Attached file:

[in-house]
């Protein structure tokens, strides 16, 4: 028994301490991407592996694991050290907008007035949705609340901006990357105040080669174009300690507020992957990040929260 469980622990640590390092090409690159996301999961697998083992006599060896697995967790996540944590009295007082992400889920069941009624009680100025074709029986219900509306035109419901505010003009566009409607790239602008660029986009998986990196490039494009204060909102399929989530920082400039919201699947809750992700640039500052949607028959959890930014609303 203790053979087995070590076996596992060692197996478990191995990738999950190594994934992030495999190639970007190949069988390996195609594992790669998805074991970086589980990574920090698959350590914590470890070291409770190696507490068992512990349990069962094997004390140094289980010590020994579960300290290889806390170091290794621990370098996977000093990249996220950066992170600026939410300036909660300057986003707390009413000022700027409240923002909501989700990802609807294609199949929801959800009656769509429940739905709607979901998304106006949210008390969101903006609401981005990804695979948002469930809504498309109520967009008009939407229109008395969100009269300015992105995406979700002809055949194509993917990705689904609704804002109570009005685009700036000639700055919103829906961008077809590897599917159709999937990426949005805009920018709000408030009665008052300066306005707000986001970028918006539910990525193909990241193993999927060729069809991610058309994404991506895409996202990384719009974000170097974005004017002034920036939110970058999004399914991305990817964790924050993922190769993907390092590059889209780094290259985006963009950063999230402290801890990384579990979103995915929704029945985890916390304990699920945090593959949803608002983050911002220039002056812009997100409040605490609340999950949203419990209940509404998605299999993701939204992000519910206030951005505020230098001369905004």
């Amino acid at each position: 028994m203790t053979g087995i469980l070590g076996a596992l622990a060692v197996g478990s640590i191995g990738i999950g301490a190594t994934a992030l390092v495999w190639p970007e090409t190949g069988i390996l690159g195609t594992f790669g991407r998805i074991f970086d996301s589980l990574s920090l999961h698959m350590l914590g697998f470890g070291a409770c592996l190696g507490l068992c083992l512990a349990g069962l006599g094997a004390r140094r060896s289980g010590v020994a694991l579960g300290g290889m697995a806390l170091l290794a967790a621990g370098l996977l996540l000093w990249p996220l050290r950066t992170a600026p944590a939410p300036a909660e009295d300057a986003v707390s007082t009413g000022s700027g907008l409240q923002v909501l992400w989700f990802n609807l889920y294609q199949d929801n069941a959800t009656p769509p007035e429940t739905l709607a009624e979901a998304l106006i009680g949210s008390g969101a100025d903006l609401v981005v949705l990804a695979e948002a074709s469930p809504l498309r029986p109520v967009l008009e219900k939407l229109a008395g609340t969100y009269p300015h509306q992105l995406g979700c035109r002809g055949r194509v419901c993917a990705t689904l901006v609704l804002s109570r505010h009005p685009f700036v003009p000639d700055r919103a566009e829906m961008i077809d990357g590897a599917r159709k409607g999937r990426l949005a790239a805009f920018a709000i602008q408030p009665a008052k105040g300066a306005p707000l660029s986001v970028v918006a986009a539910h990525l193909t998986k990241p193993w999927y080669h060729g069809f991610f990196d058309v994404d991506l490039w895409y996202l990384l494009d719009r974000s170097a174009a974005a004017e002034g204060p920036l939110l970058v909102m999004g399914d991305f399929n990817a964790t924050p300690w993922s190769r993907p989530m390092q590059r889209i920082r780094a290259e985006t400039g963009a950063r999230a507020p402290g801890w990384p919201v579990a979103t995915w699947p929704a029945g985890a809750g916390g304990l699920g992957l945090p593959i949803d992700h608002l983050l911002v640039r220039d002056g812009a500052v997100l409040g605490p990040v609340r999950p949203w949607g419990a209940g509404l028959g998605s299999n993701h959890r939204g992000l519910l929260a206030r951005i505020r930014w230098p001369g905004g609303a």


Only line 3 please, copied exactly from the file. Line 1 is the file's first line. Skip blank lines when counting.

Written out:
């Amino acid at each position: 028994m203790t053979g087995i469980l070590g076996a596992l622990a060692v197996g478990s640590i191995g990738i999950g301490a190594t994934a992030l390092v495999w190639p970007e090409t190949g069988i390996l690159g195609t594992f790669g991407r998805i074991f970086d996301s589980l990574s920090l999961h698959m350590l914590g697998f470890g070291a409770c592996l190696g507490l068992c083992l512990a349990g069962l006599g094997a004390r140094r060896s289980g010590v020994a694991l579960g300290g290889m697995a806390l170091l290794a967790a621990g370098l996977l996540l000093w990249p996220l050290r950066t992170a600026p944590a939410p300036a909660e009295d300057a986003v707390s007082t009413g000022s700027g907008l409240q923002v909501l992400w989700f990802n609807l889920y294609q199949d929801n069941a959800t009656p769509p007035e429940t739905l709607a009624e979901a998304l106006i009680g949210s008390g969101a100025d903006l609401v981005v949705l990804a695979e948002a074709s469930p809504l498309r029986p109520v967009l008009e219900k939407l229109a008395g609340t969100y009269p300015h509306q992105l995406g979700c035109r002809g055949r194509v419901c993917a990705t689904l901006v609704l804002s109570r505010h009005p685009f700036v003009p000639d700055r919103a566009e829906m961008i077809d990357g590897a599917r159709k409607g999937r990426l949005a790239a805009f920018a709000i602008q408030p009665a008052k105040g300066a306005p707000l660029s986001v970028v918006a986009a539910h990525l193909t998986k990241p193993w999927y080669h060729g069809f991610f990196d058309v994404d991506l490039w895409y996202l990384l494009d719009r974000s170097a174009a974005a004017e002034g204060p920036l939110l970058v909102m999004g399914d991305f399929n990817a964790t924050p300690w993922s190769r993907p989530m390092q590059r889209i920082r780094a290259e985006t400039g963009a950063r999230a507020p402290g801890w990384p919201v579990a979103t995915w699947p929704a029945g985890a809750g916390g304990l699920g992957l945090p593959i949803d992700h608002l983050l911002v640039r220039d002056g812009a500052v997100l409040g605490p990040v609340r999950p949203w949607g419990a209940g509404l028959g998605s299999n993701h959890r939204g992000l519910l929260a206030r951005i505020r930014w230098p001369g905004g609303a």